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DECLAN MARMION and MARY E. HINES
It is both terrible and comforting to dwell in the inconceivable nearness of God, and so to be loved by God that the first and last gift is infinity and inconceivability itself. But we have no choice. God is with us. Prayers for a Lifetime1
The year 2004 marks the hundredth anniversary of the birth of Karl Rahner, S. J., who, it is widely acknowledged, was the dominant theological voice of the Roman Catholic Church in the twentieth century. For many, his theology has come to symbolize the Catholic Church's entry into modernity, an event publicly and ritually celebrated at the Second Vatican Council. Not surprisingly in the forty years since the Council and the twenty years since the death of Rahner both the Council and the theology of Karl Rahner have undergone some critical reappraisal, often in connection with their relationship to modernity. With the widespread intuition that society had moved beyond modernity into a somewhat amorphous consciousness called "post-modern" came the need to look critically at all things labelled "modern." On the other hand, there is also a growing concern with a tendency in some quarters to retreat into a kind of naïve pre-modern mindset that would also call into question the vision of the Council and the theological insights of Karl Rahner. The legacy of Karl Rahner stands between this Scylla and Charybdis. It seems, then, an appropriate time to re-examine his theology and to introduce Karl Rahner to students of theology for whom he has not been a formative influence.
This collection of essays brings together a number of noted Rahner scholars from Australia, Canada, Europe, and the United States whose contributions reflect the continuing relevance of Rahner and his relationship both to modernity and to the emerging ethos of post-modernity. The Companion touches the major themes of Rahner's writings, offering both an exposition of the main lines of his thought as well as critical analysis. We hope that the volume will serve as an introduction and companion to explore the many dimensions of Rahner's theological thought and that it will be a contribution to the reassessment of the impact and ongoing relevance of Rahner's theological legacy to Church and world.
Karl Rahner was born on March 5, 1904, the middle child of seven, in the city of Freiburg in the Black Forest. By his own account, his childhood was unremarkable for the time. His family was middle class and thoroughly Catholic, though not overly pious. An average student at secondary school, he entered the Jesuit community after graduation, following his brother Hugo. With typical reluctance to discuss personal matters, he claimed not to recall the precise motivations that led him to the Jesuits. His years of Jesuit formation and philosophical and theological study in Austria, Germany, and Holland gave him the threads out of which he would develop his thought - in critical dialogue with the prevailing neo-scholastic theology of the time and the currents of modern German philosophy, but also deeply marked by the Ignatian spirituality into which he was being initiated.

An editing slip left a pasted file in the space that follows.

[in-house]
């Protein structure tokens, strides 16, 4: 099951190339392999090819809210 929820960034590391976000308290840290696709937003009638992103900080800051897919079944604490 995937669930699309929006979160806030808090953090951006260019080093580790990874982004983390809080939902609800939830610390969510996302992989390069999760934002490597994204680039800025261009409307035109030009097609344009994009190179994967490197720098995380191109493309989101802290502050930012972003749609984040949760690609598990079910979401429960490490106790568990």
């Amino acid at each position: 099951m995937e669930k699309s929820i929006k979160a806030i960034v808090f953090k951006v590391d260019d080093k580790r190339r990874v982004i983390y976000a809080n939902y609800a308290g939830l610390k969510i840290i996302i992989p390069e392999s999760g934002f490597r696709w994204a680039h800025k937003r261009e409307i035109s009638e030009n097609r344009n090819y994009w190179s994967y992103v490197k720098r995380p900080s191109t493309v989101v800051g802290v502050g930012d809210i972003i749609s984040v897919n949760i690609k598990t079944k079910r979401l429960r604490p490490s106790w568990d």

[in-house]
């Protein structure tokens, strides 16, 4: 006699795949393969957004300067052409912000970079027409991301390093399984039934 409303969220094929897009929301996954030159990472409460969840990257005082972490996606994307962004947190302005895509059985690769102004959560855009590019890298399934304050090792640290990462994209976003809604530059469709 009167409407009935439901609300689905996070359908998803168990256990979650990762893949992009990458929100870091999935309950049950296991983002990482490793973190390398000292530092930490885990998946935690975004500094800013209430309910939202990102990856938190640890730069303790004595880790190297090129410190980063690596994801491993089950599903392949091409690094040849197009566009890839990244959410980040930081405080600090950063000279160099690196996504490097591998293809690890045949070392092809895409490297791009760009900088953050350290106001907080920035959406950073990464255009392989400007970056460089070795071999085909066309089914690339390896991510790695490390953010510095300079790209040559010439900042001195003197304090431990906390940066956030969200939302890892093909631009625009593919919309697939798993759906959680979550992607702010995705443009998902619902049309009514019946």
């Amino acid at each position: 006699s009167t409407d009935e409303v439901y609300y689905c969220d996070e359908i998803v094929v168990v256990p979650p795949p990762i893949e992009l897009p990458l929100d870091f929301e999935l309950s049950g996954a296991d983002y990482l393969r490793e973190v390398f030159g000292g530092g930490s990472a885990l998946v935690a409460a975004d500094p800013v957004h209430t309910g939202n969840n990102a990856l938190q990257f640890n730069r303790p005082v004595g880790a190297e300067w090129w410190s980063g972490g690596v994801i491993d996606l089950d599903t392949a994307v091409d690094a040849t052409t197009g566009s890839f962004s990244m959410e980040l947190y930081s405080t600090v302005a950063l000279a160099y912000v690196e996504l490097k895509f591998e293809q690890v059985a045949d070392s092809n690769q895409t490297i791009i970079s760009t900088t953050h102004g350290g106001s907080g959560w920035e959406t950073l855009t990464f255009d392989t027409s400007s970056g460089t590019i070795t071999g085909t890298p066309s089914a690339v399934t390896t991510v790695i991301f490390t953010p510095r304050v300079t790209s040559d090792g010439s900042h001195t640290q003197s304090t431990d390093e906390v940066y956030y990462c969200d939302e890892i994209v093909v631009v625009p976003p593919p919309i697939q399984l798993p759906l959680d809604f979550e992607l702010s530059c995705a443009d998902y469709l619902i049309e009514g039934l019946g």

From 1934 to 1936 he pursued graduate studies in philosophy at Freiburg and participated in Martin Heidegger's seminar. In a story that warms, or terrifies, the hearts of many graduate students, Rahner's doctoral thesis in philosophy, which became his foundational philosophical work, Spirit in the World, was rejected. His creative rethinking of the metaphysics of knowledge of Thomas Aquinas in relationship to the insights of modern philosophy, particularly Kant and Heidegger, was too much for his thesis director who took a more traditional scholastic approach. Rahner then went to Innsbruck where he completed a dissertation in theology that was accepted for the doctorate. A much less significant work, it was not published until very recently.
Rahner began lecturing at the theological faculty at Innsbruck in 1937 and remained until it was closed by the Nazis in 1939. During the war he did pastoral work, mostly in Vienna, taught theology briefly at Pullach, and returned to Innsbruck when the faculty reopened in 1948. He taught in Munich and Münster, and returned as emeritus to Innsbruck where he died in 1984. On the surface, this appears to be an unexceptional academic and religious life, but during those years he developed an approach to theology that offered both intellectual and spiritual reinvigoration to what had become for many a sterile and lifeless theological landscape.